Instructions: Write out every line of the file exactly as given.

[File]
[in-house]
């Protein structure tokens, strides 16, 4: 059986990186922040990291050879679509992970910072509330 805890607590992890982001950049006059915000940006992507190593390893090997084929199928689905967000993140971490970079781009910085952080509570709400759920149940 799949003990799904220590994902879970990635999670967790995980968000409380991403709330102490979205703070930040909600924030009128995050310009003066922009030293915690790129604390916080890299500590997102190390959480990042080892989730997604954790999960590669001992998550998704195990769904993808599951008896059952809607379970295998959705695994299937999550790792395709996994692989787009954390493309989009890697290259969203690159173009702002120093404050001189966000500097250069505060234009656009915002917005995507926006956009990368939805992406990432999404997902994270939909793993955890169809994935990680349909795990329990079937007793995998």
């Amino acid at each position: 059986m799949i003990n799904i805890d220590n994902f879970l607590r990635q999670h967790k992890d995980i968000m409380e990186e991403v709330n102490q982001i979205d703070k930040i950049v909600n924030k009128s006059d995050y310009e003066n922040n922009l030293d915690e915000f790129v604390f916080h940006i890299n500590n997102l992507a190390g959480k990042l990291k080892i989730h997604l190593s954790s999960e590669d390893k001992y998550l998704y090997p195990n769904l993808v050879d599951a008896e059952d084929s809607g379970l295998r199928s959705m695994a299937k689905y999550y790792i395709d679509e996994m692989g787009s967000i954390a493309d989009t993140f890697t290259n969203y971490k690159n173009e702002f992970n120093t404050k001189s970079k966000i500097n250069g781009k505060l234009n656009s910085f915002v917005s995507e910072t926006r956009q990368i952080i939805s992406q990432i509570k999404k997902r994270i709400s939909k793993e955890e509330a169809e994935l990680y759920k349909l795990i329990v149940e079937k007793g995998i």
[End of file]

[in-house]
């Protein structure tokens, strides 16, 4: 059986990186922040990291050879679509992970910072509330 805890607590992890982001950049006059915000940006992507190593390893090997084929199928689905967000993140971490970079781009910085952080509570709400759920149940 799949003990799904220590994902879970990635999670967790995980968000409380991403709330102490979205703070930040909600924030009128995050310009003066922009030293915690790129604390916080890299500590997102190390959480990042080892989730997604954790999960590669001992998550998704195990769904993808599951008896059952809607379970295998959705695994299937999550790792395709996994692989787009954390493309989009890697290259969203690159173009702002120093404050001189966000500097250069505060234009656009915002917005995507926006956009990368939805992406990432999404997902994270939909793993955890169809994935990680349909795990329990079937007793995998």
């Amino acid at each position: 059986m799949i003990n799904i805890d220590n994902f879970l607590r990635q999670h967790k992890d995980i968000m409380e990186e991403v709330n102490q982001i979205d703070k930040i950049v909600n924030k009128s006059d995050y310009e003066n922040n922009l030293d915690e915000f790129v604390f916080h940006i890299n500590n997102l992507a190390g959480k990042l990291k080892i989730h997604l190593s954790s999960e590669d390893k001992y998550l998704y090997p195990n769904l993808v050879d599951a008896e059952d084929s809607g379970l295998r199928s959705m695994a299937k689905y999550y790792i395709d679509e996994m692989g787009s967000i954390a493309d989009t993140f890697t290259n969203y971490k690159n173009e702002f992970n120093t404050k001189s970079k966000i500097n250069g781009k505060l234009n656009s910085f915002v917005s995507e910072t926006r956009q990368i952080i939805s992406q990432i509570k999404k997902r994270i709400s939909k793993e955890e509330a169809e994935l990680y759920k349909l795990i329990v149940e079937k007793g995998i």